Jacque Cobb, RN, of St. Luke’s Clinic – Eastern Oregon Medical Associates

Team nursing: How rethinking the RN role can free up your practice

By Jacque Cobb, RN, a team nurse at St. Luke’s Clinic – Eastern Oregon Medical Associates in Baker City, OR. Eight years ago I joined Eastern Oregon Medical Associates (EOMA) as an RN to help with workflow and complement the existing staff nurse RN. Since then we’ve transitioned to a team nursing model and have been practicing this way ever since. I love the idea that our story and the steps we took might inspire others. I was hired at a time when our small practice was expanding and our docs had limited availability. We looked at what the docs on staff were doing and how we might shift tasks and roles to address this access problem. They were seeing patients that an RN could easily triage by doing an early assessment, with the docs briefly stepping in as needed. We shifted those tasks to the staff nurse, which was the first step in freeing up our docs to see the acute patients that RNs couldn’t treat. Getting access under control Similarly, some tasks the staff nurse was doing could be handled by the MAs or the LPNs on the team, so we shifted those—creating a scheduling template for the staff nurse. Some of our patients needed a lot of history added to their charts but the docs didn’t need to do that. So we added mono, strep, UTI, blood pressure checks, lead screenings for HeadStart, and new OB patients to that scheduling template. With access to the docs under control, we then faced limited access to the staff nurse. Once again we compared tasks with staff capabilities. The staff nurse was seeing many blood pressure patients (doing BP checks) in 15- or 30-minute slots. We began a weekly blood pressure clinic free of charge to patients. This not only streamlined our workflow, but patients liked it because they no longer had to pay for a visit. Because of cost concerns, our docs had telling patients about ways they could check their BP for free, but that info didn’t always get back to us. Our docs loved the clinic because BP is documented in our EHR, and it stays in-house. Flowering into teams Three years into our redesign, we started integrating our RNs into the team nurse role. Our team nurses provide care management and care coordination for complex chronically ill patients, and they’re a special breed. We learned over and over that just because you’re an RN doesn’t mean you have an aptitude to be a staff or team nurse. A team nurse has to be able to work within the practice flow, to prioritize tasks, and to look outside of a narrowly-prescribed role. Hiring the right person is important: A team nurse is someone who is efficient, has a calm temperament, and can multi-task and prioritize. With all we’d learned, we started hiring more nurses. Our clinic was split into two teams, with each having one RN, four medical assistants, two docs, and two mid-level providers. The docs worked with the nurses dedicated to their team. This flowering into teams was what helped us retain our nurses. Our job satisfaction went up when we were able to spread the practice demands across all providers. Key steps in our transition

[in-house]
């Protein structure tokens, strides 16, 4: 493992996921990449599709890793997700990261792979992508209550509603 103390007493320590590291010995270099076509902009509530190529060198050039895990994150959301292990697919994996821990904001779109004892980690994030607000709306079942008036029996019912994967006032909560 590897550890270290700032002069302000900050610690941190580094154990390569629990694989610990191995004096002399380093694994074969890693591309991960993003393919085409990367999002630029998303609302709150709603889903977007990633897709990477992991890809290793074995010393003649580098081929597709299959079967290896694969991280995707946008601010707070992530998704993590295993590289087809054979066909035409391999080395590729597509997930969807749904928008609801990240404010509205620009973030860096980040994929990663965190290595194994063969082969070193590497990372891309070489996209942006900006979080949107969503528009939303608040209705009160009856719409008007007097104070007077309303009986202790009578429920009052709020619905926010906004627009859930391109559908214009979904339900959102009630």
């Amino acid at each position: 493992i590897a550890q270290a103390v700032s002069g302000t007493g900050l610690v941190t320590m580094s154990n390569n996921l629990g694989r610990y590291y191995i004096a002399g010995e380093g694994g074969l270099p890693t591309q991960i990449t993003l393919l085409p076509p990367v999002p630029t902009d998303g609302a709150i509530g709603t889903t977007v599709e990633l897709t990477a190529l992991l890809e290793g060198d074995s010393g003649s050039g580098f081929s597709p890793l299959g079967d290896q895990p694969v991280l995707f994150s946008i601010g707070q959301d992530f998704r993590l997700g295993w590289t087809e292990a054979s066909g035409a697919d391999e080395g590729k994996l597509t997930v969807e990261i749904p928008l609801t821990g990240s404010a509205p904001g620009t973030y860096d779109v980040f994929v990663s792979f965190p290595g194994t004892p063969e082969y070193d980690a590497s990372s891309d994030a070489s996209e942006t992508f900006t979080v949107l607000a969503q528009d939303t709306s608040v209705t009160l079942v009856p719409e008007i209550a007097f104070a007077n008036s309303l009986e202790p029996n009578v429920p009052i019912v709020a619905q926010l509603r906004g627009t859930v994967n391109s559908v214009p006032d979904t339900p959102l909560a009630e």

1. Get specific about what you’re doing. It’s critical to take time to document your daily routine so that you can see where and what is causing the current role to be difficult or stressful.
  2. Slow it down so you can move forward. This goes hand in hand with defining challenges, but it’s worth calling out in and of itself. If you don’t slow down you can’t take any steps forward. The time it takes to break down a task isn’t staggering and the benefit is well worth it.
  3. Strategize with your colleagues. When we were building up to the team nursing model, we did lots of PDSAs (plan-do-study-act cycles). It wasn’t just one person carrying a torch—the three of us looked for ways to try to help everyone.
  4. Shift tasks and roles. Breaking down the role and tasks was the foundation that enabled us to make better use of our collective staff expertise, capabilities, and knowledge. In order for our nurses to work to the top of their license and skillset, some of the work they were doing needed to be handed off.
  5. Engage in self-reflection. I believe strongly that it’s worth being thoughtful about one’s professional happiness: “Yes, this is the job for me,” or “No, I need to find another way to pursue my nursing interests.” We nurses have flexibility to look inward and examine our aptitudes, what works, what doesn’t work.
Our staff and leadership were open to implementing our suggestions once we had evaluated which changes could be helpful. I have earned the perspective I have because I’ve worked in various positions throughout the clinic, and the current role of team nurse continues to evolve. Over the last eight years it’s clear: Things are going great here in Baker City. This is part two of a two-part series on St. Luke’s: Part one is Jonet Shepherd’s story about their referral coordination program. Jacque Cobb, RN, is a member of the St. Luke’s Clinic – Eastern Oregon Medical Associates (EOMA) team in Baker City, OR. One of 30 clinics nationwide invited by the Robert Wood Johnson Foundation to participate in their best practices program, The Primary Care Team: Learning from Effective Ambulatory Practices (LEAP), EOMA was invited into LEAP as a result of their dramatic improvements in patient care. Ms. Cobb’s work at St. Luke’s Clinic–EOMA is prominently featured in the LEAP Team Guide.

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